The Fidelis Care Blog

Racial Disparities in Breast Cancer Screening
10/25/2022 • Posted by Dr. Sharon McLaughlin, Dr. Kathie Rones, Dr. Nicole Belanger-Reynolds in In The Community, Women's Health


Breast cancer is the most common malignancy affecting women. In the United States, 1 in 8 women will develop breast cancer in her lifetime. Although significant advancements in early detection and treatments have reduced the overall mortality rate, not all racial groups have benefitted equally. The incidence of late-stage diagnosis and overall mortality remains higher among certain minority groups, especially Black women.


What do we know

  • The mortality (death) rate which is the number of people who died of cancer per 100,000 people in a year is higher for Black people compared to white people. Taken age into consideration, the breast-cancer mortality is about 40% higher among Black women than among non-Hispanic women.
  • White women. For the same stage of breast cancer, Black women have a higher mortality.
  • Black women have shown to have a delay in treatment.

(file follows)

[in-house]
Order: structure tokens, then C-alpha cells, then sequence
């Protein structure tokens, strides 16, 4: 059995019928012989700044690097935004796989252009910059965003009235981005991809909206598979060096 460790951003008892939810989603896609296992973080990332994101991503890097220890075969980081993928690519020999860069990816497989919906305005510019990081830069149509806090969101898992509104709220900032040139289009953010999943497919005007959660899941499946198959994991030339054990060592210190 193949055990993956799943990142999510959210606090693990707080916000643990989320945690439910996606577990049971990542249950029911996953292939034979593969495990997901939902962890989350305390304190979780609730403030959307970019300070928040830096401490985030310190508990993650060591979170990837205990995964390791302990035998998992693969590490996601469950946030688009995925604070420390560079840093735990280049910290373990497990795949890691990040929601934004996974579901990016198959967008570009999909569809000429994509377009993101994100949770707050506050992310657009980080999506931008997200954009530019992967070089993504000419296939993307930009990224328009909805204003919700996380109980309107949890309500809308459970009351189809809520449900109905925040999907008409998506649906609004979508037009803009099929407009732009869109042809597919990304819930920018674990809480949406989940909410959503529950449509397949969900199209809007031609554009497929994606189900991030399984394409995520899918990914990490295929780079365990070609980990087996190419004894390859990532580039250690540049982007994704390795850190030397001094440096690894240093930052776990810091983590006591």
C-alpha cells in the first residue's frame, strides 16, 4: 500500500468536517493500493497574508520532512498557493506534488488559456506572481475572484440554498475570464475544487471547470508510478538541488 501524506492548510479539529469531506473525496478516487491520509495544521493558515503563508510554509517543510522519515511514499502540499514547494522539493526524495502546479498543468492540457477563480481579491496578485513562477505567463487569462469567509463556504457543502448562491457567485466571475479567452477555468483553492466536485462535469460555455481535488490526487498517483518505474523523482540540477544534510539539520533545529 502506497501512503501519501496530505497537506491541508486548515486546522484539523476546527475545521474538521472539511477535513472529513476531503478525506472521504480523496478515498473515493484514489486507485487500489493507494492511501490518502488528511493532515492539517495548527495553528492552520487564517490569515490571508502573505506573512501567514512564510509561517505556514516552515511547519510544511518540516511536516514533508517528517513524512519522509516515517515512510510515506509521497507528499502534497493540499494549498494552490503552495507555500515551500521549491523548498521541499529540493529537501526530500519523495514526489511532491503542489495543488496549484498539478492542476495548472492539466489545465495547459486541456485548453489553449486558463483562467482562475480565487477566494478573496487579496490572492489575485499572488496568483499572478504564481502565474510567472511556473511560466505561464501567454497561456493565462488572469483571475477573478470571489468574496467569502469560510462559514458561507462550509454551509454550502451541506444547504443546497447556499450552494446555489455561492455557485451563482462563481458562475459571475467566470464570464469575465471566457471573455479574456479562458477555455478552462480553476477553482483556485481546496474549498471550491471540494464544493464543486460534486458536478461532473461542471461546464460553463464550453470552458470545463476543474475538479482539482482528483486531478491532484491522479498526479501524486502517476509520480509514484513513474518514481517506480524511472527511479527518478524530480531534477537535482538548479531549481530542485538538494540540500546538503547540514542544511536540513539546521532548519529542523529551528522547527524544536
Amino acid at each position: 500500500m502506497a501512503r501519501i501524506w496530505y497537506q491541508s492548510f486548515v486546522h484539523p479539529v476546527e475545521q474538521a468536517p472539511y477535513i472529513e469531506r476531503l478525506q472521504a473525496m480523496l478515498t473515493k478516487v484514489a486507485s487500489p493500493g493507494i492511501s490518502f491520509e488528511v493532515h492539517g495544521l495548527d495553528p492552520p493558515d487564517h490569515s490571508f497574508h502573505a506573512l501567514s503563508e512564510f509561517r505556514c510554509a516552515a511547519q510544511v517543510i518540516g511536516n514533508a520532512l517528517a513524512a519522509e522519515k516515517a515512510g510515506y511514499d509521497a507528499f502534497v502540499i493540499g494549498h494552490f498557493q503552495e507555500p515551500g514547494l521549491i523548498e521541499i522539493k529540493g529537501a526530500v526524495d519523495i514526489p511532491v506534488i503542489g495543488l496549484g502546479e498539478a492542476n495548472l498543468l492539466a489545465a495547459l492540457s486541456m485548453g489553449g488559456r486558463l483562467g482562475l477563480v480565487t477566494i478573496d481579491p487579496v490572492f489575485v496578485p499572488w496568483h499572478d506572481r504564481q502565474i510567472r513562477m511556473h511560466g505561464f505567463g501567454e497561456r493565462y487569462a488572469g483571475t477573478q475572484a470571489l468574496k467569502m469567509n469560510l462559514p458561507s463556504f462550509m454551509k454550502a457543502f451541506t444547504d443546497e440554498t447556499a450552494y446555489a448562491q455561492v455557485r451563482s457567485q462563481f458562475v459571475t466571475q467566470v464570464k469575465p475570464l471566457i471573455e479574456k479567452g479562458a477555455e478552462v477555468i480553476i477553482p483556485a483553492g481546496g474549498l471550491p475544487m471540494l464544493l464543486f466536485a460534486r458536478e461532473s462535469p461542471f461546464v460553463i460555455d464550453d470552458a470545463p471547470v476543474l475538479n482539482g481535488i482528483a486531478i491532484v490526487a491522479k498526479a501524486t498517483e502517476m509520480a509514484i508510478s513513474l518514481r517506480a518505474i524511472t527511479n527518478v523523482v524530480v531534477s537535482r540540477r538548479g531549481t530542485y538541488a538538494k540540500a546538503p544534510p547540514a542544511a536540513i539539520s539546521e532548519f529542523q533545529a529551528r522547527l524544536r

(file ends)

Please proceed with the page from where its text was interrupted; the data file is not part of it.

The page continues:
• Black women are less likely to seek surgery compared to women of other racial groups. Mistrust of the medical community has been shown to influence how Black women manage their health.
  • The 5-year survival rate, which is the percentage of cancer patients who have not died from their cancer at 5 years after diagnosis, is higher for white women compared to Black women.
  • Low-income women have less access to early breast cancer screening and, therefore, a greater probability of late-stage diagnosis.


What are the factors that play a role in disparities?

  • Low income or worry about cost
  • Lack of access to care and transportation
  • Lack of knowledge of breast cancer risks and screening methods
  • Lack of childcare
  • Unable to miss work
  • Cultural and language differences
  • Lack of a recommendation to have a mammography
  • Longer periods of time in-between mammograms


What can help improve racial disparities

  • Insurance coverage. The screening prevalence, which is the percentage of people who have been screened for a certain kind of cancer, is higher for insured women compared to those who do not have insurance.
  • Offer to schedule cancer screenings
  • Reduce paperwork
  • Expand screening hours
  • Provide transportation
  • Provide translation services
  • Provide child care